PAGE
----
Hall probability: Very good to lock.

  • John Lynch 4

    Chris O'Meara/Associated Press

    John Lynch

    Often considered the best safety of the 1990s, Lynch was a fierce hitter and smart overall football player. He could come down into the box like a linebacker and also could cover early in his career. Like Atwater, he might not have been a complete player, in that he wasn't a ballhawk (just 26 career picks), but he was a nine-time Pro Bowl selection and two-time first-team All-Pro. He also was part of a triumvirate of Hall of Fame-level defenders (alongside Warren Sapp and Derrick Brooks) who spearheaded the Bucs' rise to prominence -- and defensive dominance -- from 1997 to 2002. A major hurdle for Lynch, like Atwater, is the invisible barrier that seems to confront safeties at the Pro Football Hall of Fame's front door. Only eight true safeties have been enshrined.

    Hall probability: Moderate to very good.

  • Karl Mecklenburg 3

    National Football League

    Karl Mecklenburg

    This is a tough call. All the numbers and logic point to Mecklenburg not being a Hall of Famer. But if you watched football in the 1980s, you know what a good player this guy was. He was Mr. Versatile, as Denver played him on the line with his hand in the dirt, at outside linebacker and at inside linebacker -- this guy really could do it all. The Broncos probably don't go to Super Bowls in 1986, '87 and '89 without him. The issue for Mecklenburg is he has just 79 sacks and five interceptions to his name. Voters like numbers and will only vote on general impact to a point. Mecklenburg had a great career, but he didn't substantially alter the game in a tangible way, which likely puts him in the Hall of Very Good category.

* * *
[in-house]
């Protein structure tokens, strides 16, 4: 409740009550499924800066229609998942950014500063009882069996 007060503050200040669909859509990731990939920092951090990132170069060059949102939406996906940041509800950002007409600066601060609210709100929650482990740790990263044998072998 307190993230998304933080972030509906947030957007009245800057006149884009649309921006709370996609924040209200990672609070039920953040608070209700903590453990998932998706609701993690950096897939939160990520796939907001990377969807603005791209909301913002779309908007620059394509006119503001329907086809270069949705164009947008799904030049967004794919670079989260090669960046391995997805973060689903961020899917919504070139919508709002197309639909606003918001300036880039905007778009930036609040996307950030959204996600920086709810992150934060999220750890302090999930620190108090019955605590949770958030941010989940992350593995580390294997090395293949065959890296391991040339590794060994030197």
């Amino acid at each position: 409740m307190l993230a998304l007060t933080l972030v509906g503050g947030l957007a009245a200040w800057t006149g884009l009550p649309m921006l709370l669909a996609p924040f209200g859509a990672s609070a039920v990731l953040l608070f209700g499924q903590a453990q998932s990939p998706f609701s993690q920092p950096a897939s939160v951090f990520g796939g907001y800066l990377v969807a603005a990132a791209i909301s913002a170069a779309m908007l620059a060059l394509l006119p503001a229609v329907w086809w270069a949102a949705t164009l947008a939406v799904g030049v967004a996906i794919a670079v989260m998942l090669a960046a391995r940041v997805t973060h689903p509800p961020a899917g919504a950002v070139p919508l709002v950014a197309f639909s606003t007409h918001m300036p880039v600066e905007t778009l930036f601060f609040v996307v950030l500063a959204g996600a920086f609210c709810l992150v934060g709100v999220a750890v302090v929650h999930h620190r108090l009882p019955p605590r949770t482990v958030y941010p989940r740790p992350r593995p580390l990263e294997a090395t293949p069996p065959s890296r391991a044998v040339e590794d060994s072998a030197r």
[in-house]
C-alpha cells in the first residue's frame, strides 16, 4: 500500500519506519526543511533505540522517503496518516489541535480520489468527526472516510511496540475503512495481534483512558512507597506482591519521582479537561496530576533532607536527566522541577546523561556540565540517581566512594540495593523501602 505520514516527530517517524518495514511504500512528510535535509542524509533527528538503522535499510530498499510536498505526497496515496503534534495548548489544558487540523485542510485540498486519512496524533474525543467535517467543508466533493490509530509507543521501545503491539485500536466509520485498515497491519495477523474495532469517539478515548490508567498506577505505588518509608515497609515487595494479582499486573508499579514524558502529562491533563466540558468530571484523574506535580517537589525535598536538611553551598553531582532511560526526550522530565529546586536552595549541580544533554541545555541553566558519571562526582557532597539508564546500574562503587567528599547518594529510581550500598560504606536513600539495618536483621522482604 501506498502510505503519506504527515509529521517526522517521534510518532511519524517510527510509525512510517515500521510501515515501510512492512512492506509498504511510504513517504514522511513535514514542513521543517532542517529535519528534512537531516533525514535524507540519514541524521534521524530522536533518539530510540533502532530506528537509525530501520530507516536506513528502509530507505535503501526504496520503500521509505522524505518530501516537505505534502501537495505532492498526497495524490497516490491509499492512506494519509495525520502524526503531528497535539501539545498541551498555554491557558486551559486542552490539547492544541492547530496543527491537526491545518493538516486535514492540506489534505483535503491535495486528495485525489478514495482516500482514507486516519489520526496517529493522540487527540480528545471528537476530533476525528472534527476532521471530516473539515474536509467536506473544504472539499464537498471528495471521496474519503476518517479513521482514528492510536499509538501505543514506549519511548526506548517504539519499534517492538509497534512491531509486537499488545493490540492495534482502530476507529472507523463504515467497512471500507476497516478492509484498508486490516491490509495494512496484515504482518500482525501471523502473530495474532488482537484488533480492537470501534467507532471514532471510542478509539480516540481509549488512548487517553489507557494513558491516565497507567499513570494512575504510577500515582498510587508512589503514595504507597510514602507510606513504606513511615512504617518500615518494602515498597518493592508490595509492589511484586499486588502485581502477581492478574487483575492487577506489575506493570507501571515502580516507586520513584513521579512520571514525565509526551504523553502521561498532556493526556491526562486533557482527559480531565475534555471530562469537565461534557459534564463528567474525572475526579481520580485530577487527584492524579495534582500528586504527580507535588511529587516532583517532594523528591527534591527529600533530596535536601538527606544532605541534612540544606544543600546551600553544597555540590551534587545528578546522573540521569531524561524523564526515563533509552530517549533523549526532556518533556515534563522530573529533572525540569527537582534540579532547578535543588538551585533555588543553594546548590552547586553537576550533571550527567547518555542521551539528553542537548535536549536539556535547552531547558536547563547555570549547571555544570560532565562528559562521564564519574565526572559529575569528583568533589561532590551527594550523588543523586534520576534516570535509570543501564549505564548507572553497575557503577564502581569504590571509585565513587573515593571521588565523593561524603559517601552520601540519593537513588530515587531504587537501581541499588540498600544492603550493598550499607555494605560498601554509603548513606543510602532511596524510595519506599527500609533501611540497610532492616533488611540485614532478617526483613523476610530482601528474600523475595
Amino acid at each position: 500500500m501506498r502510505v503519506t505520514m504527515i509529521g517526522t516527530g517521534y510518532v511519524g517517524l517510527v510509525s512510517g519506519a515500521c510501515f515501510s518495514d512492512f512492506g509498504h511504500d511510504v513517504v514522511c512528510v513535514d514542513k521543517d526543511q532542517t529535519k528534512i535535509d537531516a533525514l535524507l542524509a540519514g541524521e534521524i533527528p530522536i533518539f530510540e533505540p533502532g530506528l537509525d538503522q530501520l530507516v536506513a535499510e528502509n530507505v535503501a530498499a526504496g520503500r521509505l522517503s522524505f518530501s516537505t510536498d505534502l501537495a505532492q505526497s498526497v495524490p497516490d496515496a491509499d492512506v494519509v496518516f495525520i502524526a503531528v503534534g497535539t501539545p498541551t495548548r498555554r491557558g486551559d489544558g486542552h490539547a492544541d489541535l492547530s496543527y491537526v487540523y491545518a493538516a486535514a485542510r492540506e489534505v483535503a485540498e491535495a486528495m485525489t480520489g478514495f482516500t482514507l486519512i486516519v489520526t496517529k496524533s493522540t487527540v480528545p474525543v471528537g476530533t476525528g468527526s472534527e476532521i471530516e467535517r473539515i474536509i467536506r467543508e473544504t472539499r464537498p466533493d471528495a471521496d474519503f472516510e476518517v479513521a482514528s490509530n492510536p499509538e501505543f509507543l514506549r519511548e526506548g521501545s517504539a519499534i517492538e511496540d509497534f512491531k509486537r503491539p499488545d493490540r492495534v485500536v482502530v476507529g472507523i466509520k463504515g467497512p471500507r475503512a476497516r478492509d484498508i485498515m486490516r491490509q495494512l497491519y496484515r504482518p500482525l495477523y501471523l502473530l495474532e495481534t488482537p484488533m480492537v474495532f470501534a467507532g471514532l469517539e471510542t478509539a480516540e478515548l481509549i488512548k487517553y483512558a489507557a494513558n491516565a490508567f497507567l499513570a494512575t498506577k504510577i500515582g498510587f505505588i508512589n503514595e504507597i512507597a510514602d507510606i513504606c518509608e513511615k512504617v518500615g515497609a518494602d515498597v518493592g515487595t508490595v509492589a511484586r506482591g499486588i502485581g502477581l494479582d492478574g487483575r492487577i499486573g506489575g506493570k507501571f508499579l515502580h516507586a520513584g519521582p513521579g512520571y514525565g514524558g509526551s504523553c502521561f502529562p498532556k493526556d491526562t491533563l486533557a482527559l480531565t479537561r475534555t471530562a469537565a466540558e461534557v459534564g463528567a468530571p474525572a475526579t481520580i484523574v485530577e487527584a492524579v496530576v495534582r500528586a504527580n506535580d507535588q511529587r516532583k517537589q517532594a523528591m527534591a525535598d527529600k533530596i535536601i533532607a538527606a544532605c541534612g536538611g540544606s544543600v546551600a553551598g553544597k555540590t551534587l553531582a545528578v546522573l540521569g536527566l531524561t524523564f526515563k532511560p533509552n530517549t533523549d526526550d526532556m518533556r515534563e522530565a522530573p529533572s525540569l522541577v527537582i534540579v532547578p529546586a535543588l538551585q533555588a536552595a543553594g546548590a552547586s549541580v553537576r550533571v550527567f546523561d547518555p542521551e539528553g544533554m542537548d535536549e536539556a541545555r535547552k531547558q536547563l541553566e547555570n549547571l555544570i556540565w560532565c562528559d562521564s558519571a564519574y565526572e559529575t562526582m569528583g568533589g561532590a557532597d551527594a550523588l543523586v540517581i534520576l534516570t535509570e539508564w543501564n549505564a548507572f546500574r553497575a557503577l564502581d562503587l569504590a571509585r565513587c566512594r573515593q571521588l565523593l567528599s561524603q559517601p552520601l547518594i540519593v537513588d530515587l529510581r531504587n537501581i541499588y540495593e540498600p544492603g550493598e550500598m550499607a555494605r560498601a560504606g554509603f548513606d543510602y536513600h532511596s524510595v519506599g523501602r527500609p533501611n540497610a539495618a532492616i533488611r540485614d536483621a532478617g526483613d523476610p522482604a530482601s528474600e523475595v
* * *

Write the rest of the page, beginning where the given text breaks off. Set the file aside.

Hall probability: Slim to none.

  • Michael Strahan 2

    Stephan Savoia/Associated Press

    Michael Strahan

    Everyone knows Strahan is a Hall of Famer. His induction is really a matter of when, not if. The New York legend owns 141.5 career sacks, the single-season sack record (22.5) and a Super Bowl ring. The fact that he's still in the public eye certainly doesn't hurt, either. Going a step further, the fact that color analysts mention his name every time a pass rusher is on a torrid sack pace makes him synonymous with the greats of the game, which is exactly what the Pro Football Hall of Fame is all about. It was a surprise when Strahan didn't make it last year. He is the biggest lock in 2014 in my book.

    Hall probability: Lock.

  • Aeneas Williams 1

    Dave Kennedy/Associated Press

    Aeneas Williams

    Williams has a tough road. Being a premier cover corner in the 1990s was like being a power hitter in the Babe Ruth era of baseball: It was Deion Sanders and everybody else. Sanders' career tends to blot out Williams' fine NFL tenure. As does that of Rod Woodson. The perception is that Williams didn't make the game-changing plays those guys did, but Williams picked off 55 balls and took nine to the house, which is tied for fourth all time with Sanders and Ken Houston (both of whom, by the way, are in Canton already).

    Hall probability: Moderate. I think he makes it in 2017.